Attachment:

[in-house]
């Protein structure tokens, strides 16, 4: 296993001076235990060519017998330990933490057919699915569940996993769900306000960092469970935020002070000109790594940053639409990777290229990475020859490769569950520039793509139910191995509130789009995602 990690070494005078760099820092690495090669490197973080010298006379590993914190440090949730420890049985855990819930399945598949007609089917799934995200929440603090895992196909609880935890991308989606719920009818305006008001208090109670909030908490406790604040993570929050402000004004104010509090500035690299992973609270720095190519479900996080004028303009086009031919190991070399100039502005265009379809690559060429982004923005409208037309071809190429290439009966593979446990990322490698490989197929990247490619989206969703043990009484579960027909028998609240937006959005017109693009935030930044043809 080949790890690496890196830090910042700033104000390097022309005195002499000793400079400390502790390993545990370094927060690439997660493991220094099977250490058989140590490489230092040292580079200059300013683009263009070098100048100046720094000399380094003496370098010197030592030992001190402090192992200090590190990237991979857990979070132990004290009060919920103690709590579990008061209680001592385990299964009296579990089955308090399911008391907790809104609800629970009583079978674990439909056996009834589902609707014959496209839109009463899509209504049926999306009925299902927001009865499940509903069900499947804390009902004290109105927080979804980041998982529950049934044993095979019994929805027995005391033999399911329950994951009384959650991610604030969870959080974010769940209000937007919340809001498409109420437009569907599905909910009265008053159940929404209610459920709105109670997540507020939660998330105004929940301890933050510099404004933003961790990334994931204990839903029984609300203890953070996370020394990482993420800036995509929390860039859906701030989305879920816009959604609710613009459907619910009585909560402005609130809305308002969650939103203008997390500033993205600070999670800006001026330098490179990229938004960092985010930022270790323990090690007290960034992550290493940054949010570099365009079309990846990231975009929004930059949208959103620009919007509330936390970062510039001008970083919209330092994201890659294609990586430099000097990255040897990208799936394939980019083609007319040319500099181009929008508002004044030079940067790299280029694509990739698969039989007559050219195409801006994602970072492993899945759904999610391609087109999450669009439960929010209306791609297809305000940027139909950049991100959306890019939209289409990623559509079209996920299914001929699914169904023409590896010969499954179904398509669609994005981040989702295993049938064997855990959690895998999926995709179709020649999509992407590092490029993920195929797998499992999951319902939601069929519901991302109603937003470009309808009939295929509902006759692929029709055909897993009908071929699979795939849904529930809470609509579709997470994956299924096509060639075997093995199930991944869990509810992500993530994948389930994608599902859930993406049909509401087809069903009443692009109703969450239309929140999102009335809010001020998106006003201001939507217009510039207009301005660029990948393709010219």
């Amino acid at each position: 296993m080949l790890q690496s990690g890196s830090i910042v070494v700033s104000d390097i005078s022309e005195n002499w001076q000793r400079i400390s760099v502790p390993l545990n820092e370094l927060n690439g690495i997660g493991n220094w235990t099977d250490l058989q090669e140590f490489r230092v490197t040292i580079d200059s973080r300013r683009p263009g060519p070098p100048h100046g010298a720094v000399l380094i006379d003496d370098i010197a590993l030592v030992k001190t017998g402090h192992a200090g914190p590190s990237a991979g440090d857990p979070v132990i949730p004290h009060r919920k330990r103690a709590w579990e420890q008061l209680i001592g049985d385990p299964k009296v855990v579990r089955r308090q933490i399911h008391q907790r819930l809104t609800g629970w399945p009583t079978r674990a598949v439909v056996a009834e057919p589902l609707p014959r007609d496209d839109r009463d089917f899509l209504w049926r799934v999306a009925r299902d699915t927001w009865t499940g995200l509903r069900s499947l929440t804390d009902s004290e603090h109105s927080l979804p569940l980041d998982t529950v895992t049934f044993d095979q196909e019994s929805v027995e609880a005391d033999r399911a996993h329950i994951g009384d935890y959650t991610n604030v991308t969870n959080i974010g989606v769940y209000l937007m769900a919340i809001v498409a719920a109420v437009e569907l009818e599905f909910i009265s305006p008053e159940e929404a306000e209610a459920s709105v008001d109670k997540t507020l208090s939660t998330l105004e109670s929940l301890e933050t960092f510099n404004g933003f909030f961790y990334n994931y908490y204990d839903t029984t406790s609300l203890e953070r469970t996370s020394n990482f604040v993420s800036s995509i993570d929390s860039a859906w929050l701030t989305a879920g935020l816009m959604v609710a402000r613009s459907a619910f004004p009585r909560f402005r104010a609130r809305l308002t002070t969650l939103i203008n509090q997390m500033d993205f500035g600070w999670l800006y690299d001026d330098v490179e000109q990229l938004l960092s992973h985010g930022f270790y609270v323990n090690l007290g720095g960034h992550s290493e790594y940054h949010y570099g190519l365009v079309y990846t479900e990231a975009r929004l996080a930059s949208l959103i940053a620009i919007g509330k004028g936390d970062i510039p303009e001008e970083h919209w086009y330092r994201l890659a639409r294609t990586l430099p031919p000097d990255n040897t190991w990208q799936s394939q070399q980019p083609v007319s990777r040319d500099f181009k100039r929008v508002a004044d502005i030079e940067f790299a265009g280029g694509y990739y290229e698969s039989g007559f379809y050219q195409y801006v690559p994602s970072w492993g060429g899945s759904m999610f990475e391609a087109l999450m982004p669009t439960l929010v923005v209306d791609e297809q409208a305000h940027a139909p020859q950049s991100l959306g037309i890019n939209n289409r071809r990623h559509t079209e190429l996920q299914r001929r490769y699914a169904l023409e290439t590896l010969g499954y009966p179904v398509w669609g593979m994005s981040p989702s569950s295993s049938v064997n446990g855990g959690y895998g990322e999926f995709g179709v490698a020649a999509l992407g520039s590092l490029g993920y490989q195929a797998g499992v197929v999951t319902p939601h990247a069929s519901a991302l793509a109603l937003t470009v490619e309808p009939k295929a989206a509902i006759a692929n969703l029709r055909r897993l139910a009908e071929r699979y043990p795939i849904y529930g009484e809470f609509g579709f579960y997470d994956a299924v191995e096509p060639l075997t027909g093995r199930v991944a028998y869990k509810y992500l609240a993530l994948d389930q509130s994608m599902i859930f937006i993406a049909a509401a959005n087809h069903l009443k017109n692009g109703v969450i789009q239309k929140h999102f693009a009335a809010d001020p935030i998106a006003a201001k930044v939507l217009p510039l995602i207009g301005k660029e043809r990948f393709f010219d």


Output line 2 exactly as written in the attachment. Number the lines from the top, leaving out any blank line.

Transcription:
């Protein structure tokens, strides 16, 4: 296993001076235990060519017998330990933490057919699915569940996993769900306000960092469970935020002070000109790594940053639409990777290229990475020859490769569950520039793509139910191995509130789009995602 990690070494005078760099820092690495090669490197973080010298006379590993914190440090949730420890049985855990819930399945598949007609089917799934995200929440603090895992196909609880935890991308989606719920009818305006008001208090109670909030908490406790604040993570929050402000004004104010509090500035690299992973609270720095190519479900996080004028303009086009031919190991070399100039502005265009379809690559060429982004923005409208037309071809190429290439009966593979446990990322490698490989197929990247490619989206969703043990009484579960027909028998609240937006959005017109693009935030930044043809 080949790890690496890196830090910042700033104000390097022309005195002499000793400079400390502790390993545990370094927060690439997660493991220094099977250490058989140590490489230092040292580079200059300013683009263009070098100048100046720094000399380094003496370098010197030592030992001190402090192992200090590190990237991979857990979070132990004290009060919920103690709590579990008061209680001592385990299964009296579990089955308090399911008391907790809104609800629970009583079978674990439909056996009834589902609707014959496209839109009463899509209504049926999306009925299902927001009865499940509903069900499947804390009902004290109105927080979804980041998982529950049934044993095979019994929805027995005391033999399911329950994951009384959650991610604030969870959080974010769940209000937007919340809001498409109420437009569907599905909910009265008053159940929404209610459920709105109670997540507020939660998330105004929940301890933050510099404004933003961790990334994931204990839903029984609300203890953070996370020394990482993420800036995509929390860039859906701030989305879920816009959604609710613009459907619910009585909560402005609130809305308002969650939103203008997390500033993205600070999670800006001026330098490179990229938004960092985010930022270790323990090690007290960034992550290493940054949010570099365009079309990846990231975009929004930059949208959103620009919007509330936390970062510039001008970083919209330092994201890659294609990586430099000097990255040897990208799936394939980019083609007319040319500099181009929008508002004044030079940067790299280029694509990739698969039989007559050219195409801006994602970072492993899945759904999610391609087109999450669009439960929010209306791609297809305000940027139909950049991100959306890019939209289409990623559509079209996920299914001929699914169904023409590896010969499954179904398509669609994005981040989702295993049938064997855990959690895998999926995709179709020649999509992407590092490029993920195929797998499992999951319902939601069929519901991302109603937003470009309808009939295929509902006759692929029709055909897993009908071929699979795939849904529930809470609509579709997470994956299924096509060639075997093995199930991944869990509810992500993530994948389930994608599902859930993406049909509401087809069903009443692009109703969450239309929140999102009335809010001020998106006003201001939507217009510039207009301005660029990948393709010219």